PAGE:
Committee on Transport and Tourism – The new Silk Route – opportunities and challenges for EU transport
STUDY PRESENTATION: 20 March 2018, 11:30-12:30
In late 2013, Chinese President Xi Jinping announced his country’s ambitious plan to revive ancient trade routes that connected China to Europe through South-East Asia, Central Asia and the Middle East. The modern initiative, often referred to as “One Belt, One Road” (OBOR), or “Belt and Road Initiative” (BRI) aims not only at construction of land-based transport connections between Asia and Europe but also at creation of an economic belt for fostered Eurasian cooperation. Moreover, it foresees the development of a 21st century maritime routes reaching from China to countries on other continents, which have the potential of increasing trade volumes with China.
Approximately 90% of the cargo from Europe to China is currently transported by ship via the Suez Canal. The overland corridors traversing Central Asia are shorter than the sea routes, but they are presently inefficient and, in some cases, relatively expensive. Yet, the Chinese BRI may change this modal split, as new trading routes will be promoted by the construction of Eurasian land transport infrastructure. A rapid expansion of a Europe-Asia intermodal cargo rail services could just be the first sign of such a change.
A presentation of the study “The new Silk Route – opportunities and challenges for EU transport” was organised by the EP’s Policy Department for Structural and Cohesion Policies on 20 March 2018 in the framework of meeting of the Committee for Transport and Tourism (TRAN). The presentation focused on the following issues:
- The definition and geographical scope of the BRI;
- The main objectives (stated and likely) of the Initiative;
- The analysis of Chinese engagement in the BRI;
- The EU-Chinese cooperation under the framework of the Initiative;
- The possible impacts and prospects for the EU transport system;
- The readiness of the EU transport system for the BRI;
- The main conclusions & recommendations.
The expert explained that as a result of improved services attributed to the BRI, around 2.5 million TEUs could transfer from maritime and 0.5 million TEUs from air transport to rail by 2040. This is equivalent to 50 to 60 additional daily trains between Europe and the Far East, or 2 to 3 trains per hour, in each direction. Rail services can be expected to target higher value and more time-sensitive goods than current maritime transport.
Assessment of the routes most likely to be used in the future for the shift of container traffic to rail shows that the most likely route is the one north of the Alps, towards EU Member States bordering the North Sea and the Baltic Sea. This route is expected to primarily carry by rail containers which previously had been shipped to North Sea ports. These containers would mainly travel along the corridor from Moscow (Russia) through Brest (Belarus) and Warsaw (Poland) to Berlin (Germany), including part of the TEN-T North Sea – Baltic Core Network Corridor.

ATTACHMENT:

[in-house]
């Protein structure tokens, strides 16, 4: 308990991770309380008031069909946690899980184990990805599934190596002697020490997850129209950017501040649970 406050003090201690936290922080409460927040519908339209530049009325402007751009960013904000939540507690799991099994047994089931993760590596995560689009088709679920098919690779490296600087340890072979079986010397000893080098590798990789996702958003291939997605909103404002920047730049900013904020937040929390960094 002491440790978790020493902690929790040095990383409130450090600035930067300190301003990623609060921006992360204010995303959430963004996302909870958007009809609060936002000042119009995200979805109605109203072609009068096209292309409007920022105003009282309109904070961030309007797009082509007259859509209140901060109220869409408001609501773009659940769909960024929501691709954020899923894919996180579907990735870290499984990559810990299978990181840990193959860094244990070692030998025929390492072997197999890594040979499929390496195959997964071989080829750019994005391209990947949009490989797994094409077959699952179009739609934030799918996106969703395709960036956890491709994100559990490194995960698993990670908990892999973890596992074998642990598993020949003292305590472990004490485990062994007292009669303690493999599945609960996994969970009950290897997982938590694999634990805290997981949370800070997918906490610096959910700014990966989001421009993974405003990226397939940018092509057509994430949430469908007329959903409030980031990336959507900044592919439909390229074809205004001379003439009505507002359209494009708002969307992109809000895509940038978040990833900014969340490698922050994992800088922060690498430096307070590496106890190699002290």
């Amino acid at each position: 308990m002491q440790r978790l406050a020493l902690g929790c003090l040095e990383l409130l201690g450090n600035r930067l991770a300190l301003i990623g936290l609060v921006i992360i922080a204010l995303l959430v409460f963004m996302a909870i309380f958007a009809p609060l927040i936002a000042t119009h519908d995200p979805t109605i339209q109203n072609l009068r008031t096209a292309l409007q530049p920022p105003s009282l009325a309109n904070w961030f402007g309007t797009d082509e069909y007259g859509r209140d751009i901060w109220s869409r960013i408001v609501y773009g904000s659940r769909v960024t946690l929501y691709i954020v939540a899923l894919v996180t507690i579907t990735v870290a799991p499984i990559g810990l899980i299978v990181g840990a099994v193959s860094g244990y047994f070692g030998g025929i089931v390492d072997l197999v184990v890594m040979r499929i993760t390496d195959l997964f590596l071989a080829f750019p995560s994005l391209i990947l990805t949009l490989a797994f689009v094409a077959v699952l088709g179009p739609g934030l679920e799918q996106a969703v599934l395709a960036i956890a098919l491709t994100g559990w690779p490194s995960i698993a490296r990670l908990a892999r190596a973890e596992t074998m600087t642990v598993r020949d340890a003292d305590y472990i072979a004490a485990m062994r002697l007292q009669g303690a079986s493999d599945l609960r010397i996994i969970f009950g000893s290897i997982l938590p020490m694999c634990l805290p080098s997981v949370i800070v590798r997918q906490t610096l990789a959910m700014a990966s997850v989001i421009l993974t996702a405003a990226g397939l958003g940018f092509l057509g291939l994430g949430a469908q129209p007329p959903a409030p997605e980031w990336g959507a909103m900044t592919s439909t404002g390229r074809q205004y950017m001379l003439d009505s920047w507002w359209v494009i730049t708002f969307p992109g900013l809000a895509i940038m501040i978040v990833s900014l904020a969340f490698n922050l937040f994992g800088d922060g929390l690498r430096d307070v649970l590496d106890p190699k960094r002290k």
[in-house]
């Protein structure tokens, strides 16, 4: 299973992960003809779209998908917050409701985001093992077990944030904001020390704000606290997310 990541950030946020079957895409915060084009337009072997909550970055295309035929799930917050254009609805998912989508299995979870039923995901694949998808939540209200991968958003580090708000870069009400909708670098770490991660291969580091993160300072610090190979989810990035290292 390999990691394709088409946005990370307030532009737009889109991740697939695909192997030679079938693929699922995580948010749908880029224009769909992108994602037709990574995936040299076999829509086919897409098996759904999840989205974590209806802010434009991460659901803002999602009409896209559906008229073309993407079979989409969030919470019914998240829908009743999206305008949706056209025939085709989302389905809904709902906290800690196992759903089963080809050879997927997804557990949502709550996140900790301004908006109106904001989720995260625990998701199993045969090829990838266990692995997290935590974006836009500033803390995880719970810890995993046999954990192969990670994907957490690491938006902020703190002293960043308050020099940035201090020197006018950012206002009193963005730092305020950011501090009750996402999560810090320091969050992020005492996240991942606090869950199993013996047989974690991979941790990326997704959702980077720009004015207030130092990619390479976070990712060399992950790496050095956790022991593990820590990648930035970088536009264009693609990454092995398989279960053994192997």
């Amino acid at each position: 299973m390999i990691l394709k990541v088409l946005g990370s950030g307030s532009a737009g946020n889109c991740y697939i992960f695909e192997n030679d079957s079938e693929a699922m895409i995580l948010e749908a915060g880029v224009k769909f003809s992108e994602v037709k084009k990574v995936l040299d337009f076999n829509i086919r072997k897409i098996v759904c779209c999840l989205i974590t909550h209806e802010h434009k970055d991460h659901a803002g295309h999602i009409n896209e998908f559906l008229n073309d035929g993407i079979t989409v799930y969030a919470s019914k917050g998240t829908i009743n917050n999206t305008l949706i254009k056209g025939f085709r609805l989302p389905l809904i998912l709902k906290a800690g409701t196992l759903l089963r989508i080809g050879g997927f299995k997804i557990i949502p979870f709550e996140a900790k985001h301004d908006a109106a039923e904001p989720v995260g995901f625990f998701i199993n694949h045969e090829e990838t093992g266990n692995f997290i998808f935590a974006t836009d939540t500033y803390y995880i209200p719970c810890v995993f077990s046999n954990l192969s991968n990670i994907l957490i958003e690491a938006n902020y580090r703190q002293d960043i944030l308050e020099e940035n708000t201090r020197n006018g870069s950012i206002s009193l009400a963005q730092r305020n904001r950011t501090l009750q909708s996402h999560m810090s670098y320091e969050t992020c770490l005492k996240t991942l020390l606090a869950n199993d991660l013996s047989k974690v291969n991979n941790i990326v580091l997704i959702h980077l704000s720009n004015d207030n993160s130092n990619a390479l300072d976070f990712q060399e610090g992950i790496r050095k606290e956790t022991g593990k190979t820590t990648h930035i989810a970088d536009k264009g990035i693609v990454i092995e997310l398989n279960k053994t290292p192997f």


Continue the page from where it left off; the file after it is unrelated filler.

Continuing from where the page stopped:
The review of the European Commission’s North Sea – Baltic Core Network Corridor Study found that that rail infrastructure capacity in 2030 should be capable of meeting the current and forecasted demand to that date. However, the study appears not to include the volume of BRI-related traffic which may emerge by 2040. While bottlenecks may still emerge in the EU’s transport network, the study notes that any specific changes to the TEN-T programme were not justified at present. Such changes would be premature and might be inadequate or redundant, depending on the future evolution of the BRI.
The debate that followed the expert’s presentation revolved around the financial involvement of China in the transport infrastructure projects in the EU, the reciprocity in relations between the EU and China in the context of BRI and the impact of the Initiative on the European transport and the climate change. While acknowledging the Initiative’s potential benefits for the EU’s transport and logistic system through creation of alternative infrastructure links between the European and Asian continents, Members of the TRAN Committee expressed their concerns in relation to BRI. They pointed out the Initiative’s possible impact on the fragmentation of the EU transport system, given Chinese strong involvement in projects agreed on the bilateral rather that the European level. In this context, they emphasised the need for the EU to develop a common transport policy towards third countries as soon as possible. They also insisted on further reinforcement of transparency in the EU’s public procurement rules.
Link to watch video of the event (with multilingual interpretation) – Study presentation starts at 11:14:00